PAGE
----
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Re: keybase.io

On Fri, Apr 04, 2014 at 08:15:10PM -0400, Paul Tagliamonte wrote:
> On Sat, Apr 05, 2014 at 12:57:50AM +0100, Jonathan McDowell wrote:
> > 2 separate points to make here (as well as the general point Russ and
> > Paul have followed up with about what do we trust in general running on
> > the same machine as your GPG key).
> Sorry, I wrote that from my phone. My point was this attack vector
> (nonfree code running on the same machine as your OpenPGP key) taken to
> it's absolute extreme (wine, dropboxd) is still *not* grounds for
> automated removal from the keyring.

I'm not disagreeing with that; I was agreeing that if you're going to
argue about one piece of non-free code then where do you draw the line.
What about my network interface firmware? My hard drive firmware? My

With my keyring-maint hat on I back Gunnar and Luca's statements that
people should not be uploading the private part of their keys used for
Debian work to the keybase website, and if I am made aware of any
private keys in the Debian keyring that are on the site I will treat
them as potentially compromised.

I am not saying you shouldn't try the keybase website on the same
machine as the key lives on, or examine the keybase CLI client, or run
the GPG commands manually. At present I have no firm opinion about these

> Furthermore, the way *I* set up Keybase was to run the GnuPG commands
> they requested (clearsigning and decrypting), since they looked safe and
> sane (and paste the results back in a form.

I had not noticed that was an option. I've also examined these commands,
decided they looked sane and pasted the output back into the form.

> > Firstly, there are 2 parts to the client side code from keybase.io, as
> > far as I'm aware[0]. The first is they have an in browser implementation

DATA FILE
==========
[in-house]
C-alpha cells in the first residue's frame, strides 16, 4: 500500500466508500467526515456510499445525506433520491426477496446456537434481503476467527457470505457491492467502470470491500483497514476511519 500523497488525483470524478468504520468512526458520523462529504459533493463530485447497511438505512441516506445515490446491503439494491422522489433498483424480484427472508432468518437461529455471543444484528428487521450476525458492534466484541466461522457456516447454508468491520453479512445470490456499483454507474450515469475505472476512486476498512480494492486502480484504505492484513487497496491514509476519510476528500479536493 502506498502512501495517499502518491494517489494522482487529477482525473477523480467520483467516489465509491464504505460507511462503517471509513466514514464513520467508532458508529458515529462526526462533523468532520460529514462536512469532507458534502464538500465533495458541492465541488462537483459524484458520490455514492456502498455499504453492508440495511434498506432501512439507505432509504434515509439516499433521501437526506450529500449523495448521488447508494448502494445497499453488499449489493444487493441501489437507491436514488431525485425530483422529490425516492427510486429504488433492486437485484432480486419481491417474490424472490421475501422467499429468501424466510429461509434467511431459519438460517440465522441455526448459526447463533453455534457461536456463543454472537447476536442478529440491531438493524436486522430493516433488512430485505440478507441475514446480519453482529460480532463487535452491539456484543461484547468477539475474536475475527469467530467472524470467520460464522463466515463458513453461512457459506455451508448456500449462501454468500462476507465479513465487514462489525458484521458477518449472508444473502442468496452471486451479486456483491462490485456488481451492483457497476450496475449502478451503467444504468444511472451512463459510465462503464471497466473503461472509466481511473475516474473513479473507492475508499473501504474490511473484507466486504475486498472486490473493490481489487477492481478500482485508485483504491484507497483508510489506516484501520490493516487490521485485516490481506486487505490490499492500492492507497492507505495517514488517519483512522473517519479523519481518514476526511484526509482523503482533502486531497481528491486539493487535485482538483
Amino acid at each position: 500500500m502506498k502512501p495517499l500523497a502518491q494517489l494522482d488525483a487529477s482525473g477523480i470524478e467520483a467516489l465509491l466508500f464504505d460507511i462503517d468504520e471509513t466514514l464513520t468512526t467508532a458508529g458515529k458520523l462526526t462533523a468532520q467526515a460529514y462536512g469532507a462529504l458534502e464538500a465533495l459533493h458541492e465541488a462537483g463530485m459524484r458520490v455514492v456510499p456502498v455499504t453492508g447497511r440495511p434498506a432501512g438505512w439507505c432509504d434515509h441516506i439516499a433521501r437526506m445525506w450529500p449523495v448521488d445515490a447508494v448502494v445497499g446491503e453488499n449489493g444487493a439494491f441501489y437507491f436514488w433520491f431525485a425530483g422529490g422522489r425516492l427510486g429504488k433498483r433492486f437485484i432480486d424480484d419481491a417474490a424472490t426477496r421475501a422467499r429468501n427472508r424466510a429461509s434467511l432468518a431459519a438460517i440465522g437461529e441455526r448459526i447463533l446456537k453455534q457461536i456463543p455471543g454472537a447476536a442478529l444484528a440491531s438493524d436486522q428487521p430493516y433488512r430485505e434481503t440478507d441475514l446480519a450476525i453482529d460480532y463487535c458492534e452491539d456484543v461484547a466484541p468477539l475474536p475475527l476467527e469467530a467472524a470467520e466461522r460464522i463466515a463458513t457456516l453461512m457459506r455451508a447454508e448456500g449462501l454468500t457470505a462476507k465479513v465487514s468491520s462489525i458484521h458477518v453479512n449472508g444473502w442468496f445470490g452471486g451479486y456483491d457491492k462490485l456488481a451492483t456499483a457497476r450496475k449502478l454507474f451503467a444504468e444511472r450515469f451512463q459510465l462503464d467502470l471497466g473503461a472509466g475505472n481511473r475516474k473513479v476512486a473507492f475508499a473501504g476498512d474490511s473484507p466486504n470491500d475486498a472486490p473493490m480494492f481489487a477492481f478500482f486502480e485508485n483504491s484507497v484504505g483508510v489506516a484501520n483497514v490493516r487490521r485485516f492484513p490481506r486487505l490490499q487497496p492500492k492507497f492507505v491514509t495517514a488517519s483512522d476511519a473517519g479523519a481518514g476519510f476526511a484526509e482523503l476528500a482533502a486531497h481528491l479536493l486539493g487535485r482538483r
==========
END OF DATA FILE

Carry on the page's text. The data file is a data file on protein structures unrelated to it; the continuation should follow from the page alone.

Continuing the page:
> > which requires your GPG private key to be stored on their server, but
> > has it passphrase encrypted and all of the actual use of the key is
> > through client side browser Javascript. The second is they have a
> > node.js based CLI tool which runs on your personal machine and uses a
> > key stored locally. This actually calls out to GPG to do the crypto.
> Thirdly, you can run raw (sane and short) GnuPG commands by hand in the
> terminal, pasting results back.

I hadn't noticed this was an option; thank you for making me aware of

> > The former I think is a bad idea (because it definitely involves
> > giving keybase the private part of the key). The latter on the face
> > of it sounds acceptable (as long as there's no part of the code that
> > is directly manipulating the key or potentially sending it off
> > machine) and doesn't seem to have any greater issue than anything
> > else that might use a GPG installation.
> > 
> > With regards to my particularly situation I have not used the
> > keybase website from any machine that also has my private GPG
> > available to it.
> I have, and I seriously doubt my key has been taken.

I agree,  I don't think the code is going to maliciously try and steal
my key, it just happens that the machines I run browsers on don't have
access to my key by default.


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